First, you must connect to the Internet. Think about how you plan to use it; the Internet-based functions you employ will dictate your bandwidth (or throughput) requirements. Do you need only occasional e-mail access? Do you want to use a Web browser? Maybe host a Web site? Download or upload files? Work on a remote computer? Post and receive messages to newsgroups or list servers? These are a few of the major uses of the Internet today. Tomorrow, who knows?

Character data throughput is normally measured in kilobits per second. You'll also see it measured as kilobaud, or Kbaud. That's 1024 bits (1s and 0s) every second.

Most data is represented by seven or eight bits, and there's some bit housekeeping as well, so you can roughly assume 1Kb per second is equal to 100 characters of data per second.

Base your connection decision on the transmission speed of your link to the Internet and the persistence of the connection. Obviously, if you have a Web server, you'll want to have an Internet presence 24 hours a day, and you might have several hundred people accessing your server at once. For this type of application, you'll need a fast, continuous link to the Internet -- essentially, putting your Web server on the Internet. Contrast this with the need to send/receive e-mail a few times a day.

The connection profile for these two applications is very different. To maintain the Web server, you must be able to transmit and receive hundreds of thousands of bytes every second. To send an occasional e-mail, on the other hand, a few thousand bytes a day will do. Here's a good rule of thumb: For a console session on a remote computer or for e-mail, you'll need a minimum of a 9.6Kbps to 28.8Kbps dial-up connection. For a slow Web server and file downloads, you should have a 56Kbps dedicated connection. A fast Web server will require a 1.544Mb-per-second dedicated connection. But beware: The faster you go, the more it will cost.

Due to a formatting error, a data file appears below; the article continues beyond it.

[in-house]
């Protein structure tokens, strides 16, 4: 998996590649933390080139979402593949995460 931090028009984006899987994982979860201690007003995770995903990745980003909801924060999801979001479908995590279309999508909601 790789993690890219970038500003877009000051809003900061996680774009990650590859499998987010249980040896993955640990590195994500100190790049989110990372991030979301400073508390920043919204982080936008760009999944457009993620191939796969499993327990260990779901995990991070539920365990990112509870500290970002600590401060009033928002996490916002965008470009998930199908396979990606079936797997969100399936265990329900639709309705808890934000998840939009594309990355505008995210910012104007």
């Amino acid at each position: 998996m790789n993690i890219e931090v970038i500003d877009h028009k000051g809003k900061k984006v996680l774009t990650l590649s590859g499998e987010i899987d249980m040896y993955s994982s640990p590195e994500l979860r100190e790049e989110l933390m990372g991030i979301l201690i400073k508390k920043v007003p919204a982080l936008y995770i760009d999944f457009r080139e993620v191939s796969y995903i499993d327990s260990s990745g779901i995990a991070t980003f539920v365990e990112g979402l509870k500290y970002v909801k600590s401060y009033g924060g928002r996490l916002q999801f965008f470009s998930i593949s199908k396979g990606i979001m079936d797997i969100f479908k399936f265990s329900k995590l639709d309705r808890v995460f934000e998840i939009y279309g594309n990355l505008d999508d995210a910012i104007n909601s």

In the simplest of cases -- occasional e-mail use -- you don't have to connect to the Internet per se. You can send e-mail through an intermediary service, also known as an online service, that has a mail gateway to the Internet. CompuServe, America Online, Prodigy, the Microsoft Network, GEnie and Delphi are examples of these online services. Most of them offer a variety of transmission rates, up to 28.8 Kbaud. This is sufficient for occasional use (certainly e-mail) and yes, you can use a Web browser at this speed. But the graphical nature of the Web and the size of the graphics images contained therein will make your modem work overtime just trying to keep up. You'll waste plenty of time watching the pictures slowly come in over the wire, too. It's analogous to "Well, you can run Windows 95 in 4MB of memory, but you wouldn't like the results." To use the Web effectively, you need to go faster.

Before you scoff at the idea of using an online service as your gateway to the Internet, consider that online services are inexpensive, starting at $10 per month, and most offer a free trial subscription. They also offer many other features you may find useful, such as chat rooms, news feeds, financial and weather information, extensive file archives, vendor forums and so on.

The benefit of online services is that hardware setup consists solely of your machine, a modem and a phone line. You don't have to worry about assigning IP addresses or exotic hardware (routers, CSUs and DSUs used to maintain a dedicated/near-dedicated Internet connection) or some hacker breaking into your system. You also don't have to deal with any special configuration to Windows 95 for Internet access. And, unlike services that provide you with dial-up access to a UNIX box, the online services have interfaces that are much easier to learn than a slew of UNIX commands (many of which don't have vowels). UNIX is incredibly powerful, but it's not for everyone.